higher education

Cathleen Carter / WUSF

Looking back, Ronnie Wyche said it’s easy to spot the red flags: Recruiters dodged his questions, rushed him through enrollment paperwork and brushed aside concerns about being about to keep up in an engineering program after more than 30 years without taking a math class.

 

A sign on the front door said only that the school would be closed for a day after Labor Day weekend. Through closed blinds, visitors could glimpse desks still laden with paperwork in offices where the lights had been left on.

All morning, a steady stream of students pulled up out front of the Hialeah campus to see if the news was true: ITT Tech, one of the largest chains of for-profit colleges in the country, with more than 40,000 students spread across 130 campuses nationwide, was closed for good.

The fall semester has just begun on most college campuses, but tens of thousands of students in 38 states were told today that, instead, their college is closing its doors.

Higher Ed Funding, Teacher Bonuses Move Forward

Dec 4, 2015

Proposals adding performance funding for colleges and universities into law passed House and Senate committees on Thursday, but the legislation faced concerns over university standards and a House-backed plan to reward teachers for their test scores.

The number of international students studying at U.S. colleges and universities jumped last year — in a big way. It's up 10 percent, to roughly 975,000, according to a new report by the Institute of International Education and backed by the State Department.

In 2014-15, China was still the largest source of students with 31 percent of the total. India was in second place with nearly 14 percent. And Indian students were a big reason for the overall jump.

Florida Keys Community College

Florida Keys Community College, the only post-secondary education institution based in the island chain, is adding two new associate's degree programs, in Hospitality and Ecotourism Management and in Culinary Management.

The goal is to prepare students to work in the area's dominant industry: tourism — and take advantage of that industry for internships and expertise.  

More than 80 colleges are creating a website where students will be able to apply to dozens of them and get help along the way.

alpima / Flickr

Know the joke about how many college students it takes to screw in a light bulb?

Probably not, since it’s not a real joke. Nor is the decision some comedians are making to avoid college campuses where they say students today are too easily offended.

Back in June, comedian Jerry Seinfeld told ESPN radio that he was joining Chris Rock, Larry the Cable Guy and others who won’t play college campuses because they’ve become too politically correct.

Screen shot / U.S. Department of Education

Lots of schools promise to train students to be nurses, technicians or for other in-demand medical careers. But a new federal database shows that isn’t always the case.

At some schools,  only a small percentage of students who attend using federal grants or loans earn more than a high school graduate a decade after enrolling in college.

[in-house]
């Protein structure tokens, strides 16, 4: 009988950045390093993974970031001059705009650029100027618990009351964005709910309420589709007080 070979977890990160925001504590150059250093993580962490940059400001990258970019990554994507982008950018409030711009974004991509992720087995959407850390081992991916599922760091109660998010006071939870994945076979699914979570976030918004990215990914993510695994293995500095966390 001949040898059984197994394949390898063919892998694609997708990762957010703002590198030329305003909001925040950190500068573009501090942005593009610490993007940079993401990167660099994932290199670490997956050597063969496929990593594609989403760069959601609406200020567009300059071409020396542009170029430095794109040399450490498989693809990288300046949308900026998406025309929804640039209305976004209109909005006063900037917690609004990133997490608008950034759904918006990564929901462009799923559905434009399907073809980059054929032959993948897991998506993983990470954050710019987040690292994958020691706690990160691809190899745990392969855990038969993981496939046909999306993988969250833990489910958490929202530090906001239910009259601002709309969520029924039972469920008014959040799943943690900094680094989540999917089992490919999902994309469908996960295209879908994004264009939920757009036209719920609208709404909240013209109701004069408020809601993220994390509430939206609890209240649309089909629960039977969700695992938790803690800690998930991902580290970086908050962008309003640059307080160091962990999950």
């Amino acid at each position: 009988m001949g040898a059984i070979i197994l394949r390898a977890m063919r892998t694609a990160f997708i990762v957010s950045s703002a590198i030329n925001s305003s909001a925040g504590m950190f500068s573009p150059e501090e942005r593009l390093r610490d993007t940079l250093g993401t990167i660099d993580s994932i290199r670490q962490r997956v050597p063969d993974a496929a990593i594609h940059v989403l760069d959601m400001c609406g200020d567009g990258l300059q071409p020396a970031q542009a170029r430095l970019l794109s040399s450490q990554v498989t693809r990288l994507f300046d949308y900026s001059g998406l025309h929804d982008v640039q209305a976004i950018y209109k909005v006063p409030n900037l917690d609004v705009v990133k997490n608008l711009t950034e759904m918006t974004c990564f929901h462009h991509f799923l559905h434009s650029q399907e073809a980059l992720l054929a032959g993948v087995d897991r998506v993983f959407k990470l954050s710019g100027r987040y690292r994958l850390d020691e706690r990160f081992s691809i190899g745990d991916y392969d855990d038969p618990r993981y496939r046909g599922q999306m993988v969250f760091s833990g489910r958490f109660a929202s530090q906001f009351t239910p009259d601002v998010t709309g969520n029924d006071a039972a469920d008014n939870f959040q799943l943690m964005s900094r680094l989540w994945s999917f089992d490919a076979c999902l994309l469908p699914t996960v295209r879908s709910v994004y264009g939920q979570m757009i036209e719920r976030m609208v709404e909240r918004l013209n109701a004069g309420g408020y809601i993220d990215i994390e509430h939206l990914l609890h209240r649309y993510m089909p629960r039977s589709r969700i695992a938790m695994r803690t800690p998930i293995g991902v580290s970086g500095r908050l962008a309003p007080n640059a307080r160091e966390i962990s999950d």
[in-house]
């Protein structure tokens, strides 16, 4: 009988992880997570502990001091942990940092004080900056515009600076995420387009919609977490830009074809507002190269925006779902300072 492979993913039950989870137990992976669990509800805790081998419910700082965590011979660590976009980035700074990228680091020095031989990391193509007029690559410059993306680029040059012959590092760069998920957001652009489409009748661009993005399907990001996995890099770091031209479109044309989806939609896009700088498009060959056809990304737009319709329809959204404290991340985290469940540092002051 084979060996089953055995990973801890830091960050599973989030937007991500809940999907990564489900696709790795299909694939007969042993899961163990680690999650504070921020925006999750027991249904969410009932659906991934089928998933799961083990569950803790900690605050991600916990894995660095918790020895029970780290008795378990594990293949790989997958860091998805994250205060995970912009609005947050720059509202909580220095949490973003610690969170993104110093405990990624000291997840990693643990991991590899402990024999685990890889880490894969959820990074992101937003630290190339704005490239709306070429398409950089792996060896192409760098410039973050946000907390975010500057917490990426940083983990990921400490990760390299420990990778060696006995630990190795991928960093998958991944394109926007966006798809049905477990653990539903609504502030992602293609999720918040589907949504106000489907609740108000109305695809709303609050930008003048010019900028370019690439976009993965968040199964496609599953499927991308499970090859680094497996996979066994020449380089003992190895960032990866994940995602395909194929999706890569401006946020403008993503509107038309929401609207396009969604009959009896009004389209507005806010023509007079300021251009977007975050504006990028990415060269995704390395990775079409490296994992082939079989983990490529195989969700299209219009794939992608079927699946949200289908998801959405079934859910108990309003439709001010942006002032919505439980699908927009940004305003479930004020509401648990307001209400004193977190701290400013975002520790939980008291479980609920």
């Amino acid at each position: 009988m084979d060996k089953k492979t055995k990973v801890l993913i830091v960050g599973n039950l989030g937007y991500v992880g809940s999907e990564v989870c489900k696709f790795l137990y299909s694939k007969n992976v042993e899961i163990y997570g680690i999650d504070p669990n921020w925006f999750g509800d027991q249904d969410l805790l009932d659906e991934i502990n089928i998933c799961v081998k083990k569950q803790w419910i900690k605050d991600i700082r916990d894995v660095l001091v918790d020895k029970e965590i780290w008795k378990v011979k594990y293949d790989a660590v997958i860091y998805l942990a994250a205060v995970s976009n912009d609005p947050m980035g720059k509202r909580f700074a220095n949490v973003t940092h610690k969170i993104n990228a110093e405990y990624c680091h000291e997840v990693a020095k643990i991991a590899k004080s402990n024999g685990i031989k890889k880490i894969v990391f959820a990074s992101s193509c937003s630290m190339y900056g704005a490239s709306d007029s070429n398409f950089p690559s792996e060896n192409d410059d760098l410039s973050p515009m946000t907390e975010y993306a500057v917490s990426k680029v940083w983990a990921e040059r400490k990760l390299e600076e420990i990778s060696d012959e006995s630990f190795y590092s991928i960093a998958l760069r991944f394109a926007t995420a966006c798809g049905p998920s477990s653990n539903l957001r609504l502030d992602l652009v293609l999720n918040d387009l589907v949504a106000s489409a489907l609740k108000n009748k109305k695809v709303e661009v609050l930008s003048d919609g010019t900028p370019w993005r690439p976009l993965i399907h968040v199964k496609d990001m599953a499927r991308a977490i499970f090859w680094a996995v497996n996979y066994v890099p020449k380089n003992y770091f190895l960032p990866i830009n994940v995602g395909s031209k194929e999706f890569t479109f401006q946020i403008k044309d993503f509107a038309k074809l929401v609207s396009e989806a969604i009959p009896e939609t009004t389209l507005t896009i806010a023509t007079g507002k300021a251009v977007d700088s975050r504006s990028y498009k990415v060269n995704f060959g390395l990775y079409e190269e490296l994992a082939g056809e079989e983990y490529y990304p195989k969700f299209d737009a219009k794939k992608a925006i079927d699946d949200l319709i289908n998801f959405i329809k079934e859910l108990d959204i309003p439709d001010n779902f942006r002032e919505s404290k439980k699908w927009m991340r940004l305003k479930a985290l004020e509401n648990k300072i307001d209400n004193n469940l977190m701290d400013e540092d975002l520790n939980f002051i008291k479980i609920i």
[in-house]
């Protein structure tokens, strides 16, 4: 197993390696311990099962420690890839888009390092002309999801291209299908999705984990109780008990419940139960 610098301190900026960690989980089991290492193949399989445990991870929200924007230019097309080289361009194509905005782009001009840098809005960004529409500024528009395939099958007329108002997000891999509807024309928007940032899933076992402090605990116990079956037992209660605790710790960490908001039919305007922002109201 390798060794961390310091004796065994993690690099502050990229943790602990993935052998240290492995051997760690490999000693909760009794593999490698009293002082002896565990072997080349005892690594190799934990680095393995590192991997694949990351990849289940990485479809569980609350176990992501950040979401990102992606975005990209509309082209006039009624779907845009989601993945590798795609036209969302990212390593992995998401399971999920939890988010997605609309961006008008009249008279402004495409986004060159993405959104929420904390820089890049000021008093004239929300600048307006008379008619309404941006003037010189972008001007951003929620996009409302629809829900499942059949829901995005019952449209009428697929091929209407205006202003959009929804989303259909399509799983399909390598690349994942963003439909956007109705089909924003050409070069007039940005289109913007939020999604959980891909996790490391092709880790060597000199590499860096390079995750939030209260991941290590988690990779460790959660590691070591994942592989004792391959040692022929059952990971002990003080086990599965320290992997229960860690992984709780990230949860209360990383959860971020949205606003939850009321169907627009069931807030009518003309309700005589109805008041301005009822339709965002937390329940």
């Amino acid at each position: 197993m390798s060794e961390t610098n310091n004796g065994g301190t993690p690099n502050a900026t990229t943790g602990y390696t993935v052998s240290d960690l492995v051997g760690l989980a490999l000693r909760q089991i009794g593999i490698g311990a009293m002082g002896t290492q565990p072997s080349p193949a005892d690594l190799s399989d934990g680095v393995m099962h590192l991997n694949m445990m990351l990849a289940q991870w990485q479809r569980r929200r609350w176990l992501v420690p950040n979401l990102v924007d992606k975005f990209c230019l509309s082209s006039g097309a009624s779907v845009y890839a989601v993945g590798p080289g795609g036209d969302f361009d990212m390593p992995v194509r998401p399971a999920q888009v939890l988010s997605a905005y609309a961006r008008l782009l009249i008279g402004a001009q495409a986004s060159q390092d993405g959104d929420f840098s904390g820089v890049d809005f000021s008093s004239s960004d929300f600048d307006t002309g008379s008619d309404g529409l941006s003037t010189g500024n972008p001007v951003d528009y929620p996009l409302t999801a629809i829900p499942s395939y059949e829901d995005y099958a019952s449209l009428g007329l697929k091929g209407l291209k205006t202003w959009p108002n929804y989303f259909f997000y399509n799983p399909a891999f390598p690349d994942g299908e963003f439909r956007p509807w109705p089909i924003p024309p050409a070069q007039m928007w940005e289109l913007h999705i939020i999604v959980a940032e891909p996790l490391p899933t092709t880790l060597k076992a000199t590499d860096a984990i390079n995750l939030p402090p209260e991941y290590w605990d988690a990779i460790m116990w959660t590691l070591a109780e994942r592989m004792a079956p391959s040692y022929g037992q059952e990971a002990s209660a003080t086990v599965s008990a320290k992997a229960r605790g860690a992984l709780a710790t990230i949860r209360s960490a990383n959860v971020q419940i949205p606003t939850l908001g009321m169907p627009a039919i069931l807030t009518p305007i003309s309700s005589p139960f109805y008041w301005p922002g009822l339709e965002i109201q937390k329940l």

The data links students who received federal financial aid to what they reported earning on their tax forms a decade later.

Pike Architects / Florida Keys Community College

Florida Keys Community College is based in Key West, at the end of the island chain. That's where it has its campus, including classrooms, library, dormitories and administration.

For decades, the college has offered classes in the Middle and Upper Keys through "centers" that collaborate with other institutions like the Monroe County School District.

John O'Connor / WLRN

Gov. Rick Scott's budget veto list broke records Tuesday, and education projects weren't spared despite Scott's emphasis on K-12 funding this year.

In total, Scott vetoed $461.4 million from the now $78.7 billion spending plan. Scott signed the plan in private Tuesday and the budget takes effect July 1.

John O'Connor / StateImpact Florida

Ashley Jean is graduating from Miami’s iPrep Academy this week. And then she’s planning to travel the world.

Jean will start a global studies program through Long Island University that will eventually take her to places like Costa Rica, Australia, Bali and Spain.

That’s a lot of plane tickets.

“I don’t want money to be a reason why I can’t change my life,” Jean says, “so I have to work hard to do what I can to get this program.”

Take Stock In Children

A former dean at Miami Dade College has been chosen to lead the Florida College System.

Florida Education Commissioner Pam Stewart has chosen Madeline Pumariega to be chancellor of the state's system of community colleges.

Pumariega worked for more than a decade at Miami Dade College, including serving as dean of students at the Wolfson Campus. She has been the president and CEO of Take Stock in Children since 2013.
 

The statewide non-profit takes students at risk of dropping out of high school and helps them complete college.

Steven Martin / Flickr/Creative Commons

A twist to the end of the state legislative session means lawmakers need to reconvene again. 

Legislative Session

Cornell University

Three months ago, W. Kent Fuchs became president of the University of Florida, leaving New York’s Cornell University.

Fuchs says Florida universities are adding new faculty, but opposition to higher tuition means more pressure to find private donations.

The University of Florida is also expanding a new online program with a goal of eventually enrolling 24,000 students.

Fuchs sat down with WLRN’s StateImpact Florida reporter John O’Connor to talk about the issues in higher education.

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